The Clippers, who have never shared in the glamour and the glory of the Lakers and Kings, will now at least get to share their new home. The Clippers have agreed to a six-year lease to play in the downtown Staples Center when it opens in the fall of 1999.
By getting all three teams under one roof, the new basketball and hockey arena will have the immediate distinction of being the only one in the nation to ever house three major professional teams during concurrent seasons.
While the news was good for the Staples Center, it closed the door on any hopes the Walt Disney Co. had of attracting the team to the Arrowhead Pond of Anaheim, where the Clippers have been playing eight to 10 games each season under a year-to-year agreement.
Sources say the Clipper deal was signed Monday and is expected to be announced today, along with news that the Fox Group, which spent $311 million to purchase the Dodgers in a deal that was approved last month, has purchased an interest in the Staples Center and an option that would eventually give it a stake in the Lakers.
The deal will give the Fox Group a 40% stake in the arena and a similar percentage of the Kings' option to buy 25% of the Lakers. That would translate into a 10% ownership stake in the basketball team.
The National Basketball Assn. must approve the Clipper move. That is not expected to be a problem, although league officials have long made it known that they preferred a Clipper move to the Pond. Playing in the same building as the Lakers could create scheduling difficulties for the NBA.
The Clippers had announced in June 1996 they would not move to the Pond after negotiations with the company that manages the arena collapsed.
Not having an NBA team call the Pond home is a money-losing proposition for the city of Anaheim, which owns the arena.
According to the Pond lease agreement, beginning in 1997, the city has been obligated to pay Ogden Corp., which operates the arena, $1.5 million annually toward the arena's mortgage for each year it is without an NBA team. That financial obligation has a cap of five years and $7.5 million.
Currently, the Mighty Ducks hockey team is the only key tenant at the Pond.
Within the past year, two other tenants--the Anaheim Splash of the Continental Indoor Soccer League and the Anaheim Piranha of Arena Football League--folded.
The Clippers have played 23 regular-season games in Anaheim over the past four seasons. They have averaged 12,071 attendance at the Pond this season but only 9,330 at the Sports Arena for a combined NBA low of 10,080.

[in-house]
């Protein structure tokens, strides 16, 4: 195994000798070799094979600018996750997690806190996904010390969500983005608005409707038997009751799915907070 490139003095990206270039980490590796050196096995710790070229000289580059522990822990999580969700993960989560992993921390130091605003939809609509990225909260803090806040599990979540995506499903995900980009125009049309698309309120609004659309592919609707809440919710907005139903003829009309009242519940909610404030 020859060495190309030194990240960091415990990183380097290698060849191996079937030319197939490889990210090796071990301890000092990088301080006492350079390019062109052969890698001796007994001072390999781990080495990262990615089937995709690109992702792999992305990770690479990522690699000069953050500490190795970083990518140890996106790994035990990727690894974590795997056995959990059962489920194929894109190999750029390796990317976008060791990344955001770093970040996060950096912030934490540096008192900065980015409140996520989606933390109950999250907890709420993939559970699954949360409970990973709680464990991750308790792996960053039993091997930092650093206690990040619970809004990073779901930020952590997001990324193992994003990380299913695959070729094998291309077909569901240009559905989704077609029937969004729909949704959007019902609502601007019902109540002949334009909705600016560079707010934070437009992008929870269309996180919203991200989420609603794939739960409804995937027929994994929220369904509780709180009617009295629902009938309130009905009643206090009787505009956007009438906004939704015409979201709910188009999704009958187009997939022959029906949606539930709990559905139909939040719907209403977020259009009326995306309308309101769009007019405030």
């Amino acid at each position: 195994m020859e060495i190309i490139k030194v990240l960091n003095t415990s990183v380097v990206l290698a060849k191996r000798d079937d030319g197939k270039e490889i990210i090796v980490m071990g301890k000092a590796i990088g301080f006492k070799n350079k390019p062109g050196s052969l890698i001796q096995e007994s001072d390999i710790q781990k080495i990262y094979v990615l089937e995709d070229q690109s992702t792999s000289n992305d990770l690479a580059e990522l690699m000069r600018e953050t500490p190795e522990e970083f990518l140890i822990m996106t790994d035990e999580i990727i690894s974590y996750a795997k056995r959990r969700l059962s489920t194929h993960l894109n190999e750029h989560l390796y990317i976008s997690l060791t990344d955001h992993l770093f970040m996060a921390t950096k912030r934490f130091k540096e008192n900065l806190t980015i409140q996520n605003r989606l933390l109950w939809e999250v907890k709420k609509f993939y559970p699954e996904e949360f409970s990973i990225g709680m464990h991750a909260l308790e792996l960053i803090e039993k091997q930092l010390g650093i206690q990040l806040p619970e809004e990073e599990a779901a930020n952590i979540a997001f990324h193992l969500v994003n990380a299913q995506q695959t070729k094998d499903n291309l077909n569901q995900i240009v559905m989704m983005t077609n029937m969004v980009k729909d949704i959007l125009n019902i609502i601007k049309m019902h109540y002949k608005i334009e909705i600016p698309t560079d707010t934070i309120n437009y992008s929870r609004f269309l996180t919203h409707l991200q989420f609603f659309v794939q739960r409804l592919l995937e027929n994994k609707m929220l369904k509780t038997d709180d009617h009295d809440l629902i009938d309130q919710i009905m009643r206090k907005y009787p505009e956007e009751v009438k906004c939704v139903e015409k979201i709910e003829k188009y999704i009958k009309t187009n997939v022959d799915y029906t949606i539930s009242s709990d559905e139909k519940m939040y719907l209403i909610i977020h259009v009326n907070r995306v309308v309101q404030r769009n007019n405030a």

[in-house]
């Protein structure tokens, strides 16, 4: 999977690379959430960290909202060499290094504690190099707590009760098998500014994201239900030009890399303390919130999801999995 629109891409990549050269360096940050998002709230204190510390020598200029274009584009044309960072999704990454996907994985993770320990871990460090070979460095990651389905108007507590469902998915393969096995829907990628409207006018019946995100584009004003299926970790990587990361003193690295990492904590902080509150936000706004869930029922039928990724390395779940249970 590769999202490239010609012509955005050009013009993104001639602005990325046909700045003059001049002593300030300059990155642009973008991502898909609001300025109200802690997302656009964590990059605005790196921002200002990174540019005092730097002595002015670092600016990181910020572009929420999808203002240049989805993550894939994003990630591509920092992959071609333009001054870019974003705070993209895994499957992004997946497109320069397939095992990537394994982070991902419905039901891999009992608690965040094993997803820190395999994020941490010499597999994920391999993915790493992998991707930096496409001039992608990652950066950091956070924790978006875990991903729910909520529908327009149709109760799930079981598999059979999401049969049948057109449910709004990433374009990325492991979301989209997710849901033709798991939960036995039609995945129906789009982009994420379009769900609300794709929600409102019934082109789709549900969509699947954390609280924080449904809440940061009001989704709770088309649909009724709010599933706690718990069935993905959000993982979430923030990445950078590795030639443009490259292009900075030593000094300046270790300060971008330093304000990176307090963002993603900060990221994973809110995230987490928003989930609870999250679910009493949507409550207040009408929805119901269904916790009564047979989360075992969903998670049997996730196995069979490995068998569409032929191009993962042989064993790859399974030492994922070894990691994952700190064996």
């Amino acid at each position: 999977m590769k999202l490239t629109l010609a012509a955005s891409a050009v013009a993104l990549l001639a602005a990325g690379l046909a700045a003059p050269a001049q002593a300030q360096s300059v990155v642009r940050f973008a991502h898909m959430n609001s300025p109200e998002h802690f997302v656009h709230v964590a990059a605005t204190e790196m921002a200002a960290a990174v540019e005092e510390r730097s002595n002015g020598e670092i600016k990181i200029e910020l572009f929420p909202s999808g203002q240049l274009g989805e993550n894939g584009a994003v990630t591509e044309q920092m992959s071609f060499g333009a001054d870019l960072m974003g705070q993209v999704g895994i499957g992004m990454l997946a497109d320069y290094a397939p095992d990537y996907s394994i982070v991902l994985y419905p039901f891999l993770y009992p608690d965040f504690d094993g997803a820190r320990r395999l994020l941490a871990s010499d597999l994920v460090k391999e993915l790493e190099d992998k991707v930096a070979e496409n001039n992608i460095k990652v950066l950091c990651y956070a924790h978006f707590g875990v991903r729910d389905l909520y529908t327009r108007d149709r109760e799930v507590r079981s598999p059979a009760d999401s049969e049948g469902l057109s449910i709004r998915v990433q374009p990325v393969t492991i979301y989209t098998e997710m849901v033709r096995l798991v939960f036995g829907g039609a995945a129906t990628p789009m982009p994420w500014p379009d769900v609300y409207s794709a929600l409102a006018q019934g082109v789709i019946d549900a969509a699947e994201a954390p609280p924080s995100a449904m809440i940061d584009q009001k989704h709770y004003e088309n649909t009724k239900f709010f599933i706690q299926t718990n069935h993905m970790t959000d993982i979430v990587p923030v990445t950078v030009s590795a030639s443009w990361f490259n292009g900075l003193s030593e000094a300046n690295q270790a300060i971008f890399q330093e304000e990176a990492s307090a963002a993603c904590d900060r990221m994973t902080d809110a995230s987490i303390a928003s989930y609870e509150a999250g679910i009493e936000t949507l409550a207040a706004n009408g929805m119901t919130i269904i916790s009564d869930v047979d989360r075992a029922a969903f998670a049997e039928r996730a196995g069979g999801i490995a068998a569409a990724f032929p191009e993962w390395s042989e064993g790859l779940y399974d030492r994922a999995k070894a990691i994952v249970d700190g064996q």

The Clippers will play one more season in the Sports Arena, which has been their home since they arrived from San Diego for the 1984-85 season. It has not been determined whether the Clippers will play at the Pond during the 1998-99 season.
Under the terms of their deal with Kings and Staples Center owners Philip Anschutz and Edward Roski, the Clippers will pay rent but will receive a percentage of the luxury-box revenue, parking and concessions for their games only. It includes an escape clause after three years.
Their status is clearly spelled out as being that of the third occupant. The Kings and the Lakers will get priority. The Kings will play on Thursdays and Saturdays except for those dates that cause scheduling problems for the National Hockey League. The Lakers will get Fridays and Sundays. The Clippers will get whatever is left. But the two basketball teams could play at Staples on the same day when necessary, and the new facility could accommodate basketball and hockey on the same day.
Although sources on all sides confirmed the agreement, nobody would go on the record before today's planned news conference.
"We are respectfully unable to comment on various speculation pertaining to any arena developments," said Joe Safety, the Clippers' vice president of communications. "As always, our intent remains to do everything we can to bring clarity to our arena situation at the appropriate time."
Clipper owner Donald Sterling was unavailable for comment.
Sterling had other options. He could have moved to Anaheim or to a proposed arena on Hollywood Park property in Inglewood.
Sterling's decision not to move to Anaheim makes Disney the biggest loser in today's expected announcement. The owner of the powerful ESPN sports cable TV channel as well as baseball's Angels and hockey's Mighty Ducks, Disney had been eager to entice the basketball team to its arena in Anaheim or to buy the team in part or outright. Disney Chairman Michael Eisner has approached Sterling several times in recent years about coming on board.